Northumbrian Duets


’WILL YOU come with me, Maggie, to Stagshaw Bank Fair?’
‘Come with you where? Come with you where?
Do you fancy a lass has naught better to do
Than to go gallivanting, Ned Nixon, with you?'
’If you come with me, Maggie, I’ll buy you a ring.’
‘ You’ll do no such thing — you ll do no such thing.
Do you fancy I ‘d let my lad squander his pence
On tokens and trinkets and suchlike nonsense?'
’Come, Maggie, come, Maggie, we’re only once young!’
’Now hold your fool’s tongue — now hold your fool’s tongue!
If we ‘re only young once it behoves us to be
A common-sense couple and act can wily.'
‘Time enough, Maggie, for sense when we’re old.’
’Does copper turn gold? Does copper turn gold?
Or a guff turn wiseacre at threescore-and-ten?
Anyhow I’m for taking no chances with men.'
‘Then must I go lonesome to Stagshaw Bank Fair?’
’What do I care? What do I care?
But if you go lonesome I’d have you to know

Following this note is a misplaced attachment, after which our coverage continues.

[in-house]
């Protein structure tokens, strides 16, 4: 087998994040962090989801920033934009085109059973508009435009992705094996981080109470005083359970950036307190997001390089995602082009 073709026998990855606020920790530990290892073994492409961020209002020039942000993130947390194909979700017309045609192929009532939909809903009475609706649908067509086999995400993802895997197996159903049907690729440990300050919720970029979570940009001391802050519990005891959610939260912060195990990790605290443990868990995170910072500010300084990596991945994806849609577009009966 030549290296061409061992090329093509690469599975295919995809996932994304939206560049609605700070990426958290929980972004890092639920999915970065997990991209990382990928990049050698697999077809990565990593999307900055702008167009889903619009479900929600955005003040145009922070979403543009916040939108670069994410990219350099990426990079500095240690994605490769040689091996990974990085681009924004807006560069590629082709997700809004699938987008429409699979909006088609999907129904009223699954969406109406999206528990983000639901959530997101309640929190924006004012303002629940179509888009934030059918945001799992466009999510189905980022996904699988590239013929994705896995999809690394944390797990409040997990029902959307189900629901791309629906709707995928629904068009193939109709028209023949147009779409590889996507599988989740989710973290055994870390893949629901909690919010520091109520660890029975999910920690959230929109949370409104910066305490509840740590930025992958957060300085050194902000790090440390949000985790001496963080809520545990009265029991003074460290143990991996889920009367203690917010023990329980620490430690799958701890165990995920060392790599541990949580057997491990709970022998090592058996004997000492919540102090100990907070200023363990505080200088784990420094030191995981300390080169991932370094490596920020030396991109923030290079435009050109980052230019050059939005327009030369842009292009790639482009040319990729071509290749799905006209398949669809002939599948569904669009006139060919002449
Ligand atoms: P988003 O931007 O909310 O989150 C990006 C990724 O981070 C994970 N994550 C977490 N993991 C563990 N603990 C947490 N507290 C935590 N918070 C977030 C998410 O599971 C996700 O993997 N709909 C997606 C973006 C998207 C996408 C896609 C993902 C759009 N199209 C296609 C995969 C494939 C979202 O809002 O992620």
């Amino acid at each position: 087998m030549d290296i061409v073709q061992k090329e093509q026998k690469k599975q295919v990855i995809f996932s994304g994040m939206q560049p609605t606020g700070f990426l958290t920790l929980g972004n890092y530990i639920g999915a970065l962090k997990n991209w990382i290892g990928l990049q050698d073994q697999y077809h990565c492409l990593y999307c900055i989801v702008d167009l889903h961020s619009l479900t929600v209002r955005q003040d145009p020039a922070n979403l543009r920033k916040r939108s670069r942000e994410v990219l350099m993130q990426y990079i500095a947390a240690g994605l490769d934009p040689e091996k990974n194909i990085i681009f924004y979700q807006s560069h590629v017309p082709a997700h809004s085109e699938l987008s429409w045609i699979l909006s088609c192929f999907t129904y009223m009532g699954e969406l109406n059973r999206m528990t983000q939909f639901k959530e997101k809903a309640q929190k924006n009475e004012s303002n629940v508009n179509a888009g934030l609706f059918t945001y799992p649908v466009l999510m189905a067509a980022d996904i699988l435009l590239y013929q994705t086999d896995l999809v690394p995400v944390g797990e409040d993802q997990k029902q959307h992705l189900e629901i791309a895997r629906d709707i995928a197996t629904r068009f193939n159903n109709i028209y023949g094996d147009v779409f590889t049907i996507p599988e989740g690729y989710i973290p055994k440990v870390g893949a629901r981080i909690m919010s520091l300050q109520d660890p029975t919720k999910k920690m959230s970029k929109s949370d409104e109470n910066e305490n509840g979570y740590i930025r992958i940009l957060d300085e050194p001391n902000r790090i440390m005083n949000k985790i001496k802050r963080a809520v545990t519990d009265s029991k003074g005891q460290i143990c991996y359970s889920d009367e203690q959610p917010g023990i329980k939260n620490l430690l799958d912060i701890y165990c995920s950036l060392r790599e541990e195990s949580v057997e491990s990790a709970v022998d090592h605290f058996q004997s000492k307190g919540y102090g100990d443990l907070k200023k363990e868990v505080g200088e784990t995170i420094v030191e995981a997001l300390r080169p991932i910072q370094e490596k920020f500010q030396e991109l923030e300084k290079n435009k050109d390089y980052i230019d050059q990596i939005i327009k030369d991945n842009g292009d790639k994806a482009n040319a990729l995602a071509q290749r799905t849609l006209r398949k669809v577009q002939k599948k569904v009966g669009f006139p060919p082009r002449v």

It ‘s lonesome the rest of your life you will go.'


‘Now where may you be gadding to with such a dandy buttonhole
If my eyes do not deceive me, it ‘s a lovely picotee
And in your Sunday-go-to-meeting clothes and bowler hat and all?'
I’m going to Saint Andrew’s church as surely you might see,
Watty Lee.'
‘Ay, maybe!
‘Though it’s well enough on Sundays for folk who’ve got naught else to do,
The church on week-day mornings is no place for you or me
Who’ve got our bread and cheese to earn — so what can you be after, Dick?’
‘I’m going to be married there as surely you might see,
Watty Lcef
’Ay, maybe!
’Then you don’t know where you ‘re going, Dick, for all your dandy buttonhole,
Any more than any other lad who sports a picotee
And dons his Sunday-go-to-meeting clothes and bowler hat and all.'
’You’re surely hard of hearing or your wits are all at sea,
Watty Lee.’
‘Ay, maybe!'


‘AND where be you stravaging to at such an hour of night?'
‘To look on Allen Water in the full moonlight.'
’Go your wilful ways then, but you will learn too soon
That no good comes to any lass from looking on the moon.’
‘And where be you stravaging to at this unearthly hour?
’To hearken to the hoolet that hoots by Staward Tower.'
‘Round the Pele at midnight the brags and horneys prowl,
And no good comes to any lass from listening to the owl.
‘So don’t say I’ve not warned you, whatever may betide.’
‘And what should I be fearing with Robert at my side?'
What should you be fearing? Since the world began
No good has come to any lass from walking with a man.’